“Want to go to the beach?” I asked, already knowing the answer. Jamie hated crowded beaches.

“Hell, no. It’ll be packed with all the Valley people. Why they don’t just swim in their pools I’ll never know.”

“So what should we do? I hate to waste a perfectly good Saturday. And it is our anniversary so we should do something special, something memorable.”

Jamie pulled his left hand through his tousled hair. “Well, I have to pick up shirts at the laundry and your dress at the dry cleaner.”

“And after the thrill of running errands has passed?”

He shrugged. “I don’t know. Maybe we’ll go out for dinner. Let’s see later.” He retreated upstairs toward the bathroom to shower.

“I want to do something fun!” I shouted after him. I sighed. Anniversaries were always bigger deals to me than to him.

I was still reading on the porch when he returned talking on his cell phone. He kissed my ear and trotted down the stairs, disappearing over the rise of the sidewalk.

Figuring it would be nice if I didn’t sit around in my pajamas all day, I hoisted myself up from the porch swing and started up the stairs to shower, but the heat immediately drained me of all energy so instead I flopped on the bed, picked up my Kindle, and read some more. When Jamie returned a little over an hour later, I was still lying on the damp and rumpled sheets engrossed in my novel.

“Hey, I know what we should do today,” he said, pulling the plastic wrapping from my black cocktail dress and hanging it in the closet. “And it’s something special. Let’s go to the Beverly Hills Hotel. We can get a room, hang out at the pool, have dinner in the Polo Lounge, and not have to deal with the traffic or the heat.” I stared at him until he added “And celebrate our anniversary.”

I considered; while it sounded like fun, it would certainly be an expensive twenty-four hours just to avoid sweating on the beach with families from Studio City. But it wasn’t just for that; it was for our wedding anniversary. It would be romantic, like a miniature second honeymoon. Actually, the Beverly Hills Hotel had always reminded me of the Royal Hawaiian on Waikiki Beach where we had honeymooned all those years ago. “Okay.” I stood. “And while I’m in the shower, you can go next door and ask Debbie to babysit Spencer.”

Within an hour we were standing in the lobby of the iconic hotel, cool, filtered air flowing enthusiastically around us. Jamie handed his American Express card to the desk clerk and I rubbed my hands together and gazed at the famous Don Loper-designed banana leaf wallpaper covering the wall leading to the stairs. “Whoa, it’s actually chilly in here,” I said.

The clerk heard me. “You folks from out of town? From someplace hot?”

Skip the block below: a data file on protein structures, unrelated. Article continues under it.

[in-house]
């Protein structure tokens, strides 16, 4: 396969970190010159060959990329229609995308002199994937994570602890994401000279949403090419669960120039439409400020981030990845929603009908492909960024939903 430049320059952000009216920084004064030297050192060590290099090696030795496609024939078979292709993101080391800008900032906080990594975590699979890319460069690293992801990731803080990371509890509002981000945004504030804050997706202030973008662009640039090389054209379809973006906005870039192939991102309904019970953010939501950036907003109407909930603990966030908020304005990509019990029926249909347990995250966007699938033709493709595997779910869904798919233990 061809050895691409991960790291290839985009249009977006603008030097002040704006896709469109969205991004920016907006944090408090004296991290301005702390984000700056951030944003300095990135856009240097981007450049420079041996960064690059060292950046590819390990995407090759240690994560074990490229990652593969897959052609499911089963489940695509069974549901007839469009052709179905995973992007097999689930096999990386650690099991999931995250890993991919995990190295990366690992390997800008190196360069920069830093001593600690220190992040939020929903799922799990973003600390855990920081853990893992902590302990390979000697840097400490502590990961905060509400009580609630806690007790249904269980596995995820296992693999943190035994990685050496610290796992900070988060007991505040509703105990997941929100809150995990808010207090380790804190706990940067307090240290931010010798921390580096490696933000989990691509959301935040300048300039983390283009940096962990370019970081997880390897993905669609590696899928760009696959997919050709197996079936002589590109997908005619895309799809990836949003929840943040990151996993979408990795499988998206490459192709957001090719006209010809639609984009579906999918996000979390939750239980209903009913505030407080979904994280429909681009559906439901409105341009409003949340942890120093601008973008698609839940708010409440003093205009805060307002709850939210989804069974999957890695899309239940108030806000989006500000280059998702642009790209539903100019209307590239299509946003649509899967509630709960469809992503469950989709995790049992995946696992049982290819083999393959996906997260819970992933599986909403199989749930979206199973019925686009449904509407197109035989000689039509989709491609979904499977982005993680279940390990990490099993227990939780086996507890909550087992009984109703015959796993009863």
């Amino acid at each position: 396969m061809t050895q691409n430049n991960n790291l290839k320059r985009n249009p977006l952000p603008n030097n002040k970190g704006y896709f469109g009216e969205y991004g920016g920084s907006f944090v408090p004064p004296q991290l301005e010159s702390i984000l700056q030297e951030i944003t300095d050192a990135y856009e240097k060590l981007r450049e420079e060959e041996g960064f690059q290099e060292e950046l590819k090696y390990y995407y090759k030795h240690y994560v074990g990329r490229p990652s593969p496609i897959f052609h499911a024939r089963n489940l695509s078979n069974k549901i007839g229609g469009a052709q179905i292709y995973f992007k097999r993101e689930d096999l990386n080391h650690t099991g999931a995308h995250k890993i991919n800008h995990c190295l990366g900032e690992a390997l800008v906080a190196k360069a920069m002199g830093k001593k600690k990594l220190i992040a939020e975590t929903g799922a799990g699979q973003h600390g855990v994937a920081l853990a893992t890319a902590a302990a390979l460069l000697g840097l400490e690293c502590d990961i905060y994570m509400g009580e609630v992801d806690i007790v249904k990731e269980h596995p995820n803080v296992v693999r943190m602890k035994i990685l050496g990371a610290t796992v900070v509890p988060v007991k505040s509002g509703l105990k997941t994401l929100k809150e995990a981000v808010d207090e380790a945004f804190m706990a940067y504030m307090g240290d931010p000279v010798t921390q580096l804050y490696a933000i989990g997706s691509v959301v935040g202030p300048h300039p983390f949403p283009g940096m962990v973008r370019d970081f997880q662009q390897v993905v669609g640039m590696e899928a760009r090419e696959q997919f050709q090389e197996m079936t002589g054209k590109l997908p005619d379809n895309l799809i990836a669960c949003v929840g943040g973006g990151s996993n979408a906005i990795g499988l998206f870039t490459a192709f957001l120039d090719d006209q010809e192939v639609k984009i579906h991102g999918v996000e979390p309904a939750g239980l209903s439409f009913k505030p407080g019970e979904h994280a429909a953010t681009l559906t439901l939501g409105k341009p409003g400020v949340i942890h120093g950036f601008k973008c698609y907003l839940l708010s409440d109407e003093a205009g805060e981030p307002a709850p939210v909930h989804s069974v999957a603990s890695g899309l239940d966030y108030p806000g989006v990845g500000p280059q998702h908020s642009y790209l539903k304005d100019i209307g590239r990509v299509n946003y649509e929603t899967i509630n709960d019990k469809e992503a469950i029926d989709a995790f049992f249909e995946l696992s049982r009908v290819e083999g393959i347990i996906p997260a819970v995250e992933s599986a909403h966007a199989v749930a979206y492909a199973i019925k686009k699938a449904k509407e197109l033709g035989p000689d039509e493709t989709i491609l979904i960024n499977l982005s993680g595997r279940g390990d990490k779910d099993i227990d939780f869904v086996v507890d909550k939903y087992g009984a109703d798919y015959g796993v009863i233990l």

I giggled. “Yeah, Santa Monica.”

His eyes widened. “No way. You came ten miles to Beverly Hills when you live by the beach?”

“It’s unbearably hot there today and we live in a turn-of-the-century beach bungalow with no air conditioning, so, yeah, we came ten miles.” I grinned.

He smiled back displaying his perfectly even, perfectly white teeth. “I guess you won’t be wanting the Visitors’ Guide to Beverly Hills then.”

“No, thanks.”

Our room was lovely and cool, but we were eager to relax by the pool, to read and have a snack, so Jamie unpacked quickly, tossing our few clothes into a couple of dresser drawers. We changed into our swimwear and headed downstairs.

The pool area was bright and sunny, perfect for soaking up local color. We chose lounges near the restaurant because I like to people-watch and there is always a lot to see in Beverly Hills. One common sight that never failed to amuse me was a woman wearing a swimsuit and 6-inch Jimmy Choo stilettos carrying her $15,000 alligator Birken to sit by a pool. I wasn’t disappointed; there were four of them.

After we’d been roasting for a few hours, watching the sun descend over the stately palms and the pink stucco walls, Jamie suggested we return to our room to shower and dress for dinner.   Hand-in-hand we wandered up the sloped and curving path, dipping our heads under low-hanging giant bird-of-paradise leaves, until we reached the elevator.

Back in our cool room, I watched the television news while Jamie showered, then he took my place on the sofa to wait while I did. I had just squeezed my eyes shut, squirted shampoo into my hair, and begun to lather when I sensed that something had changed. I couldn’t hear the television anymore. The gusty sound of air conditioning billowing softly into the room from the large vents seemed to have stopped, as well. Rinsing my hair and face, I opened my eyes. The bathroom was shrouded in darkness.

“Jame!” I called. “It’s dark in here. What’s going on?” No answer. “Jame?” Just as I finished wrapping my hair in a towel in preparation for climbing out of the tub, I heard the door latch. “Jamie! What’s going on?”

The bathroom door opened and he entered. No light followed him. “I don’t know. The emergency lights are on in the hall. The power seems to be off on this entire floor.”

I shrugged into a robe and we felt our way through the furniture to the balcony and slid open the thick glass door. Everything outside was black. “Listen,” Jamie said. “You can hear the traffic sounds.” He was right. The night was so eerily quiet that we could hear the whoosh of the cars on Mulholland and Sunset.

“Geez, it’s like the aliens landed,” I observed tying the sash of the terrycloth robe. “What do you think is going on?”